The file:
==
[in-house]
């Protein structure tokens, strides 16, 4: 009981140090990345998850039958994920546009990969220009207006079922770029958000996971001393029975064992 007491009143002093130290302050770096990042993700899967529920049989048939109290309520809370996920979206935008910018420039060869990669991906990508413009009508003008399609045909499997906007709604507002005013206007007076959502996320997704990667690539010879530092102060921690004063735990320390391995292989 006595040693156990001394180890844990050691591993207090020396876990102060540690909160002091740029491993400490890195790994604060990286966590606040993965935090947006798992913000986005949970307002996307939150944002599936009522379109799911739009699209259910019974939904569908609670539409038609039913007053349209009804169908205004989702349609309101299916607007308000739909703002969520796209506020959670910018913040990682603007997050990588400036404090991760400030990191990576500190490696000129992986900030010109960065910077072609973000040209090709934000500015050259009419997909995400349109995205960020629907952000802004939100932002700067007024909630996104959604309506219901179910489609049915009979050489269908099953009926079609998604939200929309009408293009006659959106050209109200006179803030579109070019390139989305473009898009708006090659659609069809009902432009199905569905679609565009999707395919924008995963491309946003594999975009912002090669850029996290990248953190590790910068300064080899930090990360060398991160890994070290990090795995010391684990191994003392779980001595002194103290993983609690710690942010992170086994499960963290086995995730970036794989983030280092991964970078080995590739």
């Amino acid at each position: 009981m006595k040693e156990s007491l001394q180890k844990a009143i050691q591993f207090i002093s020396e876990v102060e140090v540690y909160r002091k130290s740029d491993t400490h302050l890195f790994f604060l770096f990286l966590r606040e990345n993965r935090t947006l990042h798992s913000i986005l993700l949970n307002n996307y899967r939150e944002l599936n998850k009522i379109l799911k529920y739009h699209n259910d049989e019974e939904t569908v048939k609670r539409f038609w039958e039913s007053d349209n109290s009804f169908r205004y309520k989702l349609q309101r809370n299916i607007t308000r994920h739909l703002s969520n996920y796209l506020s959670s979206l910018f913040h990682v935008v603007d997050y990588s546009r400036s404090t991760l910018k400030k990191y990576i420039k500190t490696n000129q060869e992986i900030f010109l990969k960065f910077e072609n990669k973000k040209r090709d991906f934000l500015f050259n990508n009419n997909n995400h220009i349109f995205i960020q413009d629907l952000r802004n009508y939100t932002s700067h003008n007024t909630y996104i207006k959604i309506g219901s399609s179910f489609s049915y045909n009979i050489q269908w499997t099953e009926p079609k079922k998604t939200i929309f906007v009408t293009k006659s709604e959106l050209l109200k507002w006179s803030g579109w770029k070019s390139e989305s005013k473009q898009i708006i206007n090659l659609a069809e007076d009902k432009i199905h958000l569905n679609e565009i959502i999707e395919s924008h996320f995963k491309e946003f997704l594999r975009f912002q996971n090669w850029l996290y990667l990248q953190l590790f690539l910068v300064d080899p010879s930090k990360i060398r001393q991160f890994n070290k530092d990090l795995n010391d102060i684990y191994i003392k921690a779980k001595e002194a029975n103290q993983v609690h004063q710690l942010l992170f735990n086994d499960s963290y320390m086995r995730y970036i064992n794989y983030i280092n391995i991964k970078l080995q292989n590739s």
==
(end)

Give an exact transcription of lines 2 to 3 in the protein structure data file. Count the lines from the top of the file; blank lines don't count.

């Protein structure tokens, strides 16, 4: 009981140090990345998850039958994920546009990969220009207006079922770029958000996971001393029975064992 007491009143002093130290302050770096990042993700899967529920049989048939109290309520809370996920979206935008910018420039060869990669991906990508413009009508003008399609045909499997906007709604507002005013206007007076959502996320997704990667690539010879530092102060921690004063735990320390391995292989 006595040693156990001394180890844990050691591993207090020396876990102060540690909160002091740029491993400490890195790994604060990286966590606040993965935090947006798992913000986005949970307002996307939150944002599936009522379109799911739009699209259910019974939904569908609670539409038609039913007053349209009804169908205004989702349609309101299916607007308000739909703002969520796209506020959670910018913040990682603007997050990588400036404090991760400030990191990576500190490696000129992986900030010109960065910077072609973000040209090709934000500015050259009419997909995400349109995205960020629907952000802004939100932002700067007024909630996104959604309506219901179910489609049915009979050489269908099953009926079609998604939200929309009408293009006659959106050209109200006179803030579109070019390139989305473009898009708006090659659609069809009902432009199905569905679609565009999707395919924008995963491309946003594999975009912002090669850029996290990248953190590790910068300064080899930090990360060398991160890994070290990090795995010391684990191994003392779980001595002194103290993983609690710690942010992170086994499960963290086995995730970036794989983030280092991964970078080995590739």
């Amino acid at each position: 009981m006595k040693e156990s007491l001394q180890k844990a009143i050691q591993f207090i002093s020396e876990v102060e140090v540690y909160r002091k130290s740029d491993t400490h302050l890195f790994f604060l770096f990286l966590r606040e990345n993965r935090t947006l990042h798992s913000i986005l993700l949970n307002n996307y899967r939150e944002l599936n998850k009522i379109l799911k529920y739009h699209n259910d049989e019974e939904t569908v048939k609670r539409f038609w039958e039913s007053d349209n109290s009804f169908r205004y309520k989702l349609q309101r809370n299916i607007t308000r994920h739909l703002s969520n996920y796209l506020s959670s979206l910018f913040h990682v935008v603007d997050y990588s546009r400036s404090t991760l910018k400030k990191y990576i420039k500190t490696n000129q060869e992986i900030f010109l990969k960065f910077e072609n990669k973000k040209r090709d991906f934000l500015f050259n990508n009419n997909n995400h220009i349109f995205i960020q413009d629907l952000r802004n009508y939100t932002s700067h003008n007024t909630y996104i207006k959604i309506g219901s399609s179910f489609s049915y045909n009979i050489q269908w499997t099953e009926p079609k079922k998604t939200i929309f906007v009408t293009k006659s709604e959106l050209l109200k507002w006179s803030g579109w770029k070019s390139e989305s005013k473009q898009i708006i206007n090659l659609a069809e007076d009902k432009i199905h958000l569905n679609e565009i959502i999707e395919s924008h996320f995963k491309e946003f997704l594999r975009f912002q996971n090669w850029l996290y990667l990248q953190l590790f690539l910068v300064d080899p010879s930090k990360i060398r001393q991160f890994n070290k530092d990090l795995n010391d102060i684990y191994i003392k921690a779980k001595e002194a029975n103290q993983v609690h004063q710690l942010l992170f735990n086994d499960s963290y320390m086995r995730y970036i064992n794989y983030i280092n391995i991964k970078l080995q292989n590739s």